D&D Movie/TV First Footage of D&D Honor Among Thieves: Dungeons, Dragons, Teamwork, With Superhero Vibe

EN World member OB1 saw some of the first footage of next year's Dungeons & Dragon movie, Honor Among Thieves, confirming "dungeons, Dragons, and party teamwork with a bit of a superhero movie vibe". The roughly 30-seconds of footage was shown as part of Paramount's promotional reel played at CinemaCon.

hat.png


Here is a quick hit of what I saw. Note that the 30 seconds or so was split up over 7 or 8 smaller shots interspersed in a larger product reel for other Paramount product. I was focusing hard to recognize when they were showing Dad Hat (All credit to my co-worker for realizing that the title shortens to Dad Hat) footage, but it made it very tricky to really get the details for the scenes. I will say that the overall look was absolutely amazing for being this far out. Easily on par with what you would expect from a Marvel theatrical release. Costumes all looked good, sets all looked good.
  • Chris Pine on horseback riding next to Michele Rodriguez talking about 'needing a team for this'
  • A blue? dragon flying overhead away from camera while characters flee underneath on horseback
  • A big city, I'm guessing Waterdeep, from an overhead, aerial view
  • Sophia Lillis (I think) pulling back on a slingshot wristband to fire something (there were two moments of this)
  • Big action sequence in an outdoor arena like setting with pillars growing out of the ground that some heroes jump across while others fire off bows/magic,etc
  • Rege-Jean Page on horseback heading towards some ruins, reminded me of something straight out of an old module but I can't put my finger on which one. Sort of half, simple stone wall buildings on a hilltop spread out over 100 meters or so
  • A character in a long shot (I think Chris Pine but not sure as it was very quick) dancing? under an archway - reminded me more of being under Otto's Irresistible Dance than something he was doing on purpose. On the flip side, it could be a bard character spellcasting as I think he had an instrument in his hands (sorry bard haters)
  • A spell that felt like a wizard casting shield against an attack. I think it was Rege-Jean but can't be certain.
  • Don't remember seeing Hugh Grant in the footage, and no plot details
  • Definitely had a fun, action packed vibe to it. Definitely not grim-dark
As for the superhero vibe I got, yeah, it felt somewhat like a fantasy version of Guardians of the Galaxy. I could imagine the marketing campaign for this leaning into this is Marvel meets Game of Thrones as a way to make the concept accessible to a larger audience not fully familiar with D&D style medieval fantasy.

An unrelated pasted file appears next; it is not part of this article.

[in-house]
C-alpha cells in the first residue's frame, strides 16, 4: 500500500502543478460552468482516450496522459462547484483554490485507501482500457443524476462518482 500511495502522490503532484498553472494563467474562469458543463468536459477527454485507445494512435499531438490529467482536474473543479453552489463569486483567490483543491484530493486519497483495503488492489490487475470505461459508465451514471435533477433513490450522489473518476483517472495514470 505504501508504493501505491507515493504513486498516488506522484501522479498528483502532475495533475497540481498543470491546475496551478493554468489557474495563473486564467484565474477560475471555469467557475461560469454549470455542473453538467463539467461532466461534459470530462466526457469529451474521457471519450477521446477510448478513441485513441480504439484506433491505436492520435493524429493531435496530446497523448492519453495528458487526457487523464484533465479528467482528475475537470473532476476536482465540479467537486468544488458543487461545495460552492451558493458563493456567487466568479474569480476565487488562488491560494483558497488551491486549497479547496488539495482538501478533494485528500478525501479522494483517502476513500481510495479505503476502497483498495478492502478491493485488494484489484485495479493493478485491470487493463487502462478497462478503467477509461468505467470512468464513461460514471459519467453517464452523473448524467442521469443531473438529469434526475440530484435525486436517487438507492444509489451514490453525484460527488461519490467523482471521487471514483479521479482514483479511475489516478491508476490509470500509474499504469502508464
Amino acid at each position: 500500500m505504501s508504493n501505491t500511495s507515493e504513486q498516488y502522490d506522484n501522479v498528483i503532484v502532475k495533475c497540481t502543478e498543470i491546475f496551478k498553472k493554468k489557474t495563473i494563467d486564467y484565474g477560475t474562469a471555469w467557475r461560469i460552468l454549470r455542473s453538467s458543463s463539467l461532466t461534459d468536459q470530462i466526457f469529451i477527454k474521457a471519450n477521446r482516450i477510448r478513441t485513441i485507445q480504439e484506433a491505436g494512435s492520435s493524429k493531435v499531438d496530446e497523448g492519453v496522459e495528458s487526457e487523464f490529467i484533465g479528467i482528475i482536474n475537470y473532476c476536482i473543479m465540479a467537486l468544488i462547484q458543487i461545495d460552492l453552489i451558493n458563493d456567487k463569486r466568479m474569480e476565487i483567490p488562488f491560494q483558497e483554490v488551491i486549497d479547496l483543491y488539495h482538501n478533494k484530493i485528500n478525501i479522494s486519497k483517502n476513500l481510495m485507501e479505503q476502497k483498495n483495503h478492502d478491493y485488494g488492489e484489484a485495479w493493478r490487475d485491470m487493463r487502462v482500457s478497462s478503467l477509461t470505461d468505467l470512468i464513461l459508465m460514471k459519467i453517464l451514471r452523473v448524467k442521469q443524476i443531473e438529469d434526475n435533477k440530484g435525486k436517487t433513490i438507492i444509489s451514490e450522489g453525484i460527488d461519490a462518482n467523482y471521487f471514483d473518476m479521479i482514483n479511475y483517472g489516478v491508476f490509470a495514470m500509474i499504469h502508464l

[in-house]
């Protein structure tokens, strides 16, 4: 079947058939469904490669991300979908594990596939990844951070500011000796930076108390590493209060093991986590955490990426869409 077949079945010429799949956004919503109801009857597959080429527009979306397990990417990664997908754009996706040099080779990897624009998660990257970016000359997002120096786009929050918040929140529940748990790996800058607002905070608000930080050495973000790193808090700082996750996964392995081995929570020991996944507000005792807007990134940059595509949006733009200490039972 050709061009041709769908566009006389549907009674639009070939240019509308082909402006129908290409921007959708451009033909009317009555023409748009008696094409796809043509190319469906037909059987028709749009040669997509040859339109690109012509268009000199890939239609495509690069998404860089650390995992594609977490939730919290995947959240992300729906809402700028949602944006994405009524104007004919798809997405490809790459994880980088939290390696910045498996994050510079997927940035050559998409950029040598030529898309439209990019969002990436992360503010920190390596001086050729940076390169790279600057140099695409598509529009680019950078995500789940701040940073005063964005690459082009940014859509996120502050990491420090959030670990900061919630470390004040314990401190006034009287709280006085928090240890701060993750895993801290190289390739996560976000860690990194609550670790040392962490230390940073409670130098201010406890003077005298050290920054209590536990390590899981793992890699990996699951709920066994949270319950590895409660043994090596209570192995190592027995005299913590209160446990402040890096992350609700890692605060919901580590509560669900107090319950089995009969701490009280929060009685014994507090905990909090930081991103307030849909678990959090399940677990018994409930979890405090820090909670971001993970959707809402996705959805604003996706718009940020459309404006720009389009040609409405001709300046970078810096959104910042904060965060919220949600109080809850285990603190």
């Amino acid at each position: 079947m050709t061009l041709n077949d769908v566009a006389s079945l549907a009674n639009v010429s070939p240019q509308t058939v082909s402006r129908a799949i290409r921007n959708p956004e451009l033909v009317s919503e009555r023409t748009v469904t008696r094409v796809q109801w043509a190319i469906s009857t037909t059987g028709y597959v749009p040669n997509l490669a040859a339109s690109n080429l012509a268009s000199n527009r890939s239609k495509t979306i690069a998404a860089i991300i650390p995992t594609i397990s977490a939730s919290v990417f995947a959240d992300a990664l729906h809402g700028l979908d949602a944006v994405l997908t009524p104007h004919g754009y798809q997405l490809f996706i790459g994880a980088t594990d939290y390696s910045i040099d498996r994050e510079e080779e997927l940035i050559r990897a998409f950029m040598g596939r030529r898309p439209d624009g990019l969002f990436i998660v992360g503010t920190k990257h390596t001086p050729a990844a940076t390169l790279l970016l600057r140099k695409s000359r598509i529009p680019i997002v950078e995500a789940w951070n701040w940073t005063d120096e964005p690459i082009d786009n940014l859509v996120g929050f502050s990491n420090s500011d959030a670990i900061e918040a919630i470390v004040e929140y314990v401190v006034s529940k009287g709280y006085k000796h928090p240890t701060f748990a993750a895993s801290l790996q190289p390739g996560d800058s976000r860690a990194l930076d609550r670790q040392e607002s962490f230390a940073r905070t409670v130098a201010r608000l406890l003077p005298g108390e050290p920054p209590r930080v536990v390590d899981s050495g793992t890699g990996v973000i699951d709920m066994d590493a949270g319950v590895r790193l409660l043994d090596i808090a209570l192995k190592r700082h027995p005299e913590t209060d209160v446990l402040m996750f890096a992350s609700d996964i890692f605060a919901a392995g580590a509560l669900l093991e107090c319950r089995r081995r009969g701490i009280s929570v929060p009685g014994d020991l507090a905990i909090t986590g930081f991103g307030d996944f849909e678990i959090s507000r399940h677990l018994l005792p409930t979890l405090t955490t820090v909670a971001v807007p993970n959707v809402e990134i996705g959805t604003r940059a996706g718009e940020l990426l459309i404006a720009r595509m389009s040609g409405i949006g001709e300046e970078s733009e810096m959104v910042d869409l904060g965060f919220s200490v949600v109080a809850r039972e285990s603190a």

log in or register to remove this ad

OB1

Jedi Master
So the more I think about the shots I saw and the level of finish on them, I'm starting to believe we could see a 30 second teaser trailer this summer, perhaps before Dr. Strange or Thor. Doesn't make sense that they would put that level of polish on shots this far out from release just to show at CinemaCon for 3000 people. Long lead teaser trailers don't happen as often as they used to, but with launching a new film franchise it might make sense for this movie, especially because Paramount doesn't have a lot of other upcoming titles that would make sense to show trailers for before those films. Here's hoping everyone get's to see the footage soon!
 

log in or register to remove this ad

They will get started as soon as someone writes one that isn't garbage.
Seriously yeah.

If you take a D&D novel and just a sample of random fantasy novels published around the same time, the D&D novel is pretty much always going to come off looking worse. It's actually quite impressive how consistently mediocre-to-terrible D&D merchandised novels have been. The law of averages would normally mean that there would be some pretty good ones in there, but I can't really think of any, and I have to admit, I read a lot of them.

There are some with plots you could steal, but it's like, why bother? It might have made sense back when those novels were, inexplicably, NYT bestsellers back in the '80s and '90s, but much as I may love the ridiculous Azure Bonds, I don't think there'd really be any benefit to using that story (and indeed, it's so weird and convoluted that it wouldn't make much sense).